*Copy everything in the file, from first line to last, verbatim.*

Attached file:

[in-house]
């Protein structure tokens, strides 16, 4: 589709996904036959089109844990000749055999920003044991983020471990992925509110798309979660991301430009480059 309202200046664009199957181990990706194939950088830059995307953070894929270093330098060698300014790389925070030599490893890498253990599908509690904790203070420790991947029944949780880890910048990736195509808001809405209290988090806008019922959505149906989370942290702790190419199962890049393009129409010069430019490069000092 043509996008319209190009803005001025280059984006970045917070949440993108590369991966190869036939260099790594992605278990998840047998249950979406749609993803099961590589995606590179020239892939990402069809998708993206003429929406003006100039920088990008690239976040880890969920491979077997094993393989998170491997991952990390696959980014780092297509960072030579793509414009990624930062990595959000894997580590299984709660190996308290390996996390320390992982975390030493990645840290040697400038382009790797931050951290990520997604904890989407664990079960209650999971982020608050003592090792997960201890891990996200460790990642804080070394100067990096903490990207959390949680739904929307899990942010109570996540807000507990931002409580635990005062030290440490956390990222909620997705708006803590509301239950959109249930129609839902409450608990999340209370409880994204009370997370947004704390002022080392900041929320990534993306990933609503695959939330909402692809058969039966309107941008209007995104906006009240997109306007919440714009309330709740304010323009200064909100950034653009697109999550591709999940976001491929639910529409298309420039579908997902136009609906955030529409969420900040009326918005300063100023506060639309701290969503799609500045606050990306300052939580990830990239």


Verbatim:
[in-house]
């Protein structure tokens, strides 16, 4: 589709996904036959089109844990000749055999920003044991983020471990992925509110798309979660991301430009480059 309202200046664009199957181990990706194939950088830059995307953070894929270093330098060698300014790389925070030599490893890498253990599908509690904790203070420790991947029944949780880890910048990736195509808001809405209290988090806008019922959505149906989370942290702790190419199962890049393009129409010069430019490069000092 043509996008319209190009803005001025280059984006970045917070949440993108590369991966190869036939260099790594992605278990998840047998249950979406749609993803099961590589995606590179020239892939990402069809998708993206003429929406003006100039920088990008690239976040880890969920491979077997094993393989998170491997991952990390696959980014780092297509960072030579793509414009990624930062990595959000894997580590299984709660190996308290390996996390320390992982975390030493990645840290040697400038382009790797931050951290990520997604904890989407664990079960209650999971982020608050003592090792997960201890891990996200460790990642804080070394100067990096903490990207959390949680739904929307899990942010109570996540807000507990931002409580635990005062030290440490956390990222909620997705708006803590509301239950959109249930129609839902409450608990999340209370409880994204009370997370947004704390002022080392900041929320990534993306990933609503695959939330909402692809058969039966309107941008209007995104906006009240997109306007919440714009309330709740304010323009200064909100950034653009697109999550591709999940976001491929639910529409298309420039579908997902136009609906955030529409969420900040009326918005300063100023506060639309701290969503799609500045606050990306300052939580990830990239």